Branch Technology, the Chattanooga, Tennessee company behind the C-FAB construction 3D printing technique, recently presented what it is calling the world’s largest 3D printed structure. The structure, unveiled as part of the International Association for Shell and Spatial Structures last week, is located at Nashville’s OneC1TY business center.
Standing at 20 feet (6.1 m) in height and spanning 42 feet (12.8 m), Branch Technology’s large-scale structure is certainly an impressive one to behold. Described as a bandshell pavilion, the towering curved installation was commissioned by Texas-based developer Cambridge and was designed with the aim of embodying some of the UN’s Sustainable Development Goals.
The original concept for the 3D printed pavilion was presented to Branch Technologies, which, after close analysis discovered it would require reinforcing steel structures, which would not only take away from the 3D printing focus of the project but also add considerable costs to its execution. To get around this, Branch’s team redesigned elements of the structure using evolutionary form-finding tools and specialized software meant for the aerospace industry.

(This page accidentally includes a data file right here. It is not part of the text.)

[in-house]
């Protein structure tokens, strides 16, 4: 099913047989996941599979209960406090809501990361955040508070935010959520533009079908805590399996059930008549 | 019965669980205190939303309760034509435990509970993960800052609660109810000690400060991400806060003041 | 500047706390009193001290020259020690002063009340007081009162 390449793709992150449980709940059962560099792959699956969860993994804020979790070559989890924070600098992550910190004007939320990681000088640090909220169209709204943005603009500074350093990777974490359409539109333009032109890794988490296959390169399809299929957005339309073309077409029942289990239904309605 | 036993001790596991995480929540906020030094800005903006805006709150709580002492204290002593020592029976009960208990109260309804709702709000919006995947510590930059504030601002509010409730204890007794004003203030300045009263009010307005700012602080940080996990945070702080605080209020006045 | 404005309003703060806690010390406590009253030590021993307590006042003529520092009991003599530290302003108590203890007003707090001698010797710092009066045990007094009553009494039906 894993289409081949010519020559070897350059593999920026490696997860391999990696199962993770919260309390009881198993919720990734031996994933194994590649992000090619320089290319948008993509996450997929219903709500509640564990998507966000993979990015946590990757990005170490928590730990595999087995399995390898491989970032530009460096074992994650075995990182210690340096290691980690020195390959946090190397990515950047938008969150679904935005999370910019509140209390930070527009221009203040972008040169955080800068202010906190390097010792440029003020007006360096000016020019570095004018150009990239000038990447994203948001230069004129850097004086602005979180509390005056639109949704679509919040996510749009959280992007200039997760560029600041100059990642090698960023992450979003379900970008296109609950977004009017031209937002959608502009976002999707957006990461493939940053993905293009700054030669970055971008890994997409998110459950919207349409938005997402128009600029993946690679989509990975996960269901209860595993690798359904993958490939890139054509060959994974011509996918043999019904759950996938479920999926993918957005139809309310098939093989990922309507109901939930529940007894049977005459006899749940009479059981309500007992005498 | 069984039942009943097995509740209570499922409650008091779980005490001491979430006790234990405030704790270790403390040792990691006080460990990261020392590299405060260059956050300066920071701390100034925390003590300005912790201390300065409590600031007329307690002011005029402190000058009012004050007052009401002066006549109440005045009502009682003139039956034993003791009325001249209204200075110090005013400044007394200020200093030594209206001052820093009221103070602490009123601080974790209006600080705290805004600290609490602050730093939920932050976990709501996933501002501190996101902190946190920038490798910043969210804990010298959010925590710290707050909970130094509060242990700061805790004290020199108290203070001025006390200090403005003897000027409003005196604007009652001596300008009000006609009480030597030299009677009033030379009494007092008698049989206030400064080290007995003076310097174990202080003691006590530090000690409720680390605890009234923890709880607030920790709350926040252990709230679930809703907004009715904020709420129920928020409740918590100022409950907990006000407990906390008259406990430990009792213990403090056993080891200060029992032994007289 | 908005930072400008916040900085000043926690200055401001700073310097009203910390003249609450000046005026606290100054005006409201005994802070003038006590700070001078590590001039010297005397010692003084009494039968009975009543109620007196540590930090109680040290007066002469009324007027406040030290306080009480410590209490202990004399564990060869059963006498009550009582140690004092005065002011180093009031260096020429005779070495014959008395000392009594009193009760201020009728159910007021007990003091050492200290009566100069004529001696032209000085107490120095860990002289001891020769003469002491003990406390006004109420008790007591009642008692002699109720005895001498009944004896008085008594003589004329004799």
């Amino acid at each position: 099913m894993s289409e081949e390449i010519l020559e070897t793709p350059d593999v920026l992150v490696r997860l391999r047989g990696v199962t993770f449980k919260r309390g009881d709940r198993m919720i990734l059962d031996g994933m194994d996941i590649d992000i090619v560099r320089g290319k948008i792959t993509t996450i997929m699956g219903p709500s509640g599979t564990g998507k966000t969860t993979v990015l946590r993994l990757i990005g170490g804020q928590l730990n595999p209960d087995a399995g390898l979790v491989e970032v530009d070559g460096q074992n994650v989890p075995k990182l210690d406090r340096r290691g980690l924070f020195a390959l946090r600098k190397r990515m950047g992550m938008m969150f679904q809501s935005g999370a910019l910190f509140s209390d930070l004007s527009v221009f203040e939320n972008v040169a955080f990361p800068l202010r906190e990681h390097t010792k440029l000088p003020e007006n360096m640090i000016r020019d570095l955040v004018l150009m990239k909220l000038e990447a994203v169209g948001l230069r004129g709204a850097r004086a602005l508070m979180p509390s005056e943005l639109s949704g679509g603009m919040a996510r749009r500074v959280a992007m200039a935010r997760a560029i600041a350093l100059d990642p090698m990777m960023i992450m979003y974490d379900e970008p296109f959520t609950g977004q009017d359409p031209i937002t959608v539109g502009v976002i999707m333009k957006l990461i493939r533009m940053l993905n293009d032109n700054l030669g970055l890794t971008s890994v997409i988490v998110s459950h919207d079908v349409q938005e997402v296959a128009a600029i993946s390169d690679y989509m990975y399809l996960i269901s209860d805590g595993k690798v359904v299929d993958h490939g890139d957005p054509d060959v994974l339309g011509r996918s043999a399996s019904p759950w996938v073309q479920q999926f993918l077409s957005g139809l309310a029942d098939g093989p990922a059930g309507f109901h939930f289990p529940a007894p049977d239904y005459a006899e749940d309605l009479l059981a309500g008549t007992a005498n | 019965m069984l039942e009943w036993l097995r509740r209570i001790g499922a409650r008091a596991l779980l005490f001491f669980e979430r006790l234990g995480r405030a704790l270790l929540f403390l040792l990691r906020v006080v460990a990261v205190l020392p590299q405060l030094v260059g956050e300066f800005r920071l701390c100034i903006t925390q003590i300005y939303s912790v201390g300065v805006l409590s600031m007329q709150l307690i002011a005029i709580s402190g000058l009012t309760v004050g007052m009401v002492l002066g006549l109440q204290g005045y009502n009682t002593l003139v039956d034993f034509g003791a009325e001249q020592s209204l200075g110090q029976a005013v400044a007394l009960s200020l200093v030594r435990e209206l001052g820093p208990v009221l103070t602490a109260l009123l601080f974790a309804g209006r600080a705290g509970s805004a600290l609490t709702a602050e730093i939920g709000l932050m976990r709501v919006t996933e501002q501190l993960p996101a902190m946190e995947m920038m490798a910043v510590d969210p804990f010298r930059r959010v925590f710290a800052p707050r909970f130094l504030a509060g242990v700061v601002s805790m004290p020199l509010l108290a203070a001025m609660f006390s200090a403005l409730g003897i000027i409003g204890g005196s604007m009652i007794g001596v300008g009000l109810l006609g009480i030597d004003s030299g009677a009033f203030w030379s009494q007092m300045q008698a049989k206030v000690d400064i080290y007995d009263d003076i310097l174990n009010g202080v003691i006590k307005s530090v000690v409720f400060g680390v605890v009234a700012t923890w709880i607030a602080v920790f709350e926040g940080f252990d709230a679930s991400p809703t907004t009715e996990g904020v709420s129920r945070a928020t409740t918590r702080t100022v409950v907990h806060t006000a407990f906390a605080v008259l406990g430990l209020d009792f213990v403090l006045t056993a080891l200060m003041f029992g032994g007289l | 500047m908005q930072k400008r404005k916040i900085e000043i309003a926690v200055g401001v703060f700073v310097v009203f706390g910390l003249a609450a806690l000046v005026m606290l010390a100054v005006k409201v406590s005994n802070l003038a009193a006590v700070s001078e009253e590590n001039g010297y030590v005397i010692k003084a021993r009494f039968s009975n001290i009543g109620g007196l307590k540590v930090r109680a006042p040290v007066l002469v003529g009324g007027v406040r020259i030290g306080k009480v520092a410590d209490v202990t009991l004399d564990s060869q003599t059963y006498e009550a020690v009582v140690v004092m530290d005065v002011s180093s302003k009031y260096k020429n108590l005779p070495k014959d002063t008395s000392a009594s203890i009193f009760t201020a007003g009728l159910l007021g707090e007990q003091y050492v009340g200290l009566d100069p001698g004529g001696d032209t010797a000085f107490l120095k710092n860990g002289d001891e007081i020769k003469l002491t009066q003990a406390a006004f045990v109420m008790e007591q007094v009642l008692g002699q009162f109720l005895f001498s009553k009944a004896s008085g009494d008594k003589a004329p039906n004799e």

Ultimately, the company was able to come up with a design for the bandshell structure that did not require any steel reinforcements (with the exception of the base plates) and maintained the aesthetic of Cambridge’s original design concept.
The design for the OneC1TY-destined structure was also put through topology optimization and panelization before being 3D printed in 40 separate sections. Each large-scale section of the bandshell was printed using Branch Technology’s freeform C-FAB 3D printer, which extrudes a carbon reinforced polymer that solidifies as it is printed.
Once the printing was complete, the 40 pieces of the structure were transported to Nashville’s OneC1TY business center, where they were assembled on site. The final structure, measuring 20 feet in height and 42 feet in span, claims to be the largest 3D printed structure, though it is unclear whether Guinness World Records have confirmed it yet.
It is also worth noting that the 3D printed bandshell pavilion was designed to withstand an inch of ice buildup, 10-12 inches of snow and 90 mile per hour wind loads, complying with Nashville’s building codes.